- While CIEE assists you with the process of obtaining a Visa and provides some of the necessary documents, they do not cover the Visa fees.
The Application Process
It’s pretty straight forward, and remember you don’t even need to go through interviews!
- Apply. Click here. Start a new application, make yourself a username, password, and general profile, and get going!
- The application is pretty straightforward. You need to include your resume, a couple of letters of recommendation, as well as a letter of intent. All pretty standard application “stuff.” $50 Application Fee.
- Get Accepted! CIEE reviews & accepts applicants on a rolling basis within a 2 month window of the application deadline.
- Submit your application as soon as you can! There is a high need for English teachers in Spain, so they try to accept as many qualified applicants as possible.
- Once accepted, confirm by paying the deposit.
- Placement. CIEE will work on placing you, once you complete your placement preferences (see more below!) Once placed, they will notify you and you confirm by paying the rest of the program fee.
- You’re ready to go…almost!
The Pre-departure Process
Unfortunately, there is quite a bit to be done in order to Teach Abroad in Spain, but I promise you it’s worth it, and like I said, CIEE assists you every step of the way.
Materials you need to submit and shit you need to get done:
- First things first – VISA
- The VISA process is a long one, but take it one step at a time. You need to have a passport that is valid at least 3 months after you return home, so hopefully you already have that, or it will take you a bit longer. Learn more here.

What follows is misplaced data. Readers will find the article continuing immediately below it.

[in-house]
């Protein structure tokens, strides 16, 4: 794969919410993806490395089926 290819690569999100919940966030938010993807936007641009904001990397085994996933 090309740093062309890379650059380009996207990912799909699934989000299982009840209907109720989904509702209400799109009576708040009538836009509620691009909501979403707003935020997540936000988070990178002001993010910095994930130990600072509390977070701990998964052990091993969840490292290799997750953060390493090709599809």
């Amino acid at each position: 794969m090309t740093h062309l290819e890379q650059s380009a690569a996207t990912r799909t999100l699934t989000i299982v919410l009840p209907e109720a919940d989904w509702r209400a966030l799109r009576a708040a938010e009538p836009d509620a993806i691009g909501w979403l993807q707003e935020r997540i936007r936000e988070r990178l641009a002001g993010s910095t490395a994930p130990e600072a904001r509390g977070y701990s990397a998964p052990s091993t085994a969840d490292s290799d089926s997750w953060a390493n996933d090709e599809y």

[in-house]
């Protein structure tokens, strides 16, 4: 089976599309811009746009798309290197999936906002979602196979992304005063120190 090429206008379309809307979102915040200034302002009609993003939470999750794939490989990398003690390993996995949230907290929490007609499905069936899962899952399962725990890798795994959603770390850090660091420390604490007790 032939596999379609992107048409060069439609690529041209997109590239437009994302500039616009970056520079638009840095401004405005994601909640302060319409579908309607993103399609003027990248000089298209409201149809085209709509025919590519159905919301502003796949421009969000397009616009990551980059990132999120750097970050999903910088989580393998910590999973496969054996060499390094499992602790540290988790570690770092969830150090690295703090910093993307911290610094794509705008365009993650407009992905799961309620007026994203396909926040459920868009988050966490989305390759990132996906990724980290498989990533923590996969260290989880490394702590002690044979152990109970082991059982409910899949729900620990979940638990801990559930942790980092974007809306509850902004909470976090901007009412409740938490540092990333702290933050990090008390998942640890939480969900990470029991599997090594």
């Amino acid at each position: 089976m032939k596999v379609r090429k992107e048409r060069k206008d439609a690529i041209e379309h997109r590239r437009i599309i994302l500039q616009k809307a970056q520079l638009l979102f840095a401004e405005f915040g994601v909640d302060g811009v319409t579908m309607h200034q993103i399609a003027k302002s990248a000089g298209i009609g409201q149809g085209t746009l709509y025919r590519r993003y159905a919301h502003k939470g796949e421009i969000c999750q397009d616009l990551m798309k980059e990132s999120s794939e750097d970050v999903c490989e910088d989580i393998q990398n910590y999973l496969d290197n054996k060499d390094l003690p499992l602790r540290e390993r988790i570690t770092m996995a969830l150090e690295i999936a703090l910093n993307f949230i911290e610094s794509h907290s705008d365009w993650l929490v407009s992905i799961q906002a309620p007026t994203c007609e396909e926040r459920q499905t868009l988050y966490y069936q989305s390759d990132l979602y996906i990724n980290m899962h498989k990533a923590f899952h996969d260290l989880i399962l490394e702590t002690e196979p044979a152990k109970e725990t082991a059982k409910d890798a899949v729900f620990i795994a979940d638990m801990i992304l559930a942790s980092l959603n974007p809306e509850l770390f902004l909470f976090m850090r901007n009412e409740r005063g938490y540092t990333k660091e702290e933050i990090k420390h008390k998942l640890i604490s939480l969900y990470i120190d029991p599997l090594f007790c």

- Medical Physician Form (This is a part of the Visa application, too)
- Go get a physical and have your doctor type out a very specific statement saying you’re in good health to go abroad.
- Medical Questionnaire
- Answer general Y/N questions about your health.
- Proof of Graduation (Transcripts/Diploma)
- Passport Scan
- Flight Arrival Information
More on Placement
Things have changed a bit:
Placement used to be in Andalucía, the southern region of Spain, from cities and rural towns all over Sevilla, Málaga, Córdoba, Granada, Cádiz, Jaen – basically all of the Andalucian provinces or in the Madrid area. Once accepted, you would fill out your placement form listing your top 3 choices and which age group you would prefer to work with. You still choose whether you would rather work in a primary or a secondary school; however, CIEE currently only offers placement in the Madrid area. This may change again in future years.
You may also list if you are traveling with a friend or partner, and there is a section for you to list what factor is most important to you. For example, is it crucial that you work in a primary school, or is there a specific neighborhood you wish to teach in? For me, I listed that the most important factor was being placed near my boyfriend who was traveling with me.
My #1 choice was Sevilla, and I got placed in Sevilla (the province) in the city of Osuna, about an hour outside of Sevilla city, in a primary school. My boyfriend was also placed in Osuna. We were able to live in Sevilla and commute to work each day. So in general, I’d say CIEE does a GREAT job of placing participants and doing their best at accommodating each person’s preferences. Applying as early as possible may help!
Money, money, money, money. You won’t be rolling in the dough, but you will be able to live quite comfortably.
- For Andalucía 700 Euros/month (although this doesn’t currently apply)
- For Madrid: 1000 Euros/month
Teacher contracts in Andalucía were for 12 hours/week while those in Madrid are for 16 hours/week. When you think about how much you make an hour, it’s pretty decent money! Plus, the cost of living in Spain is cheap. Think 1 euro beers.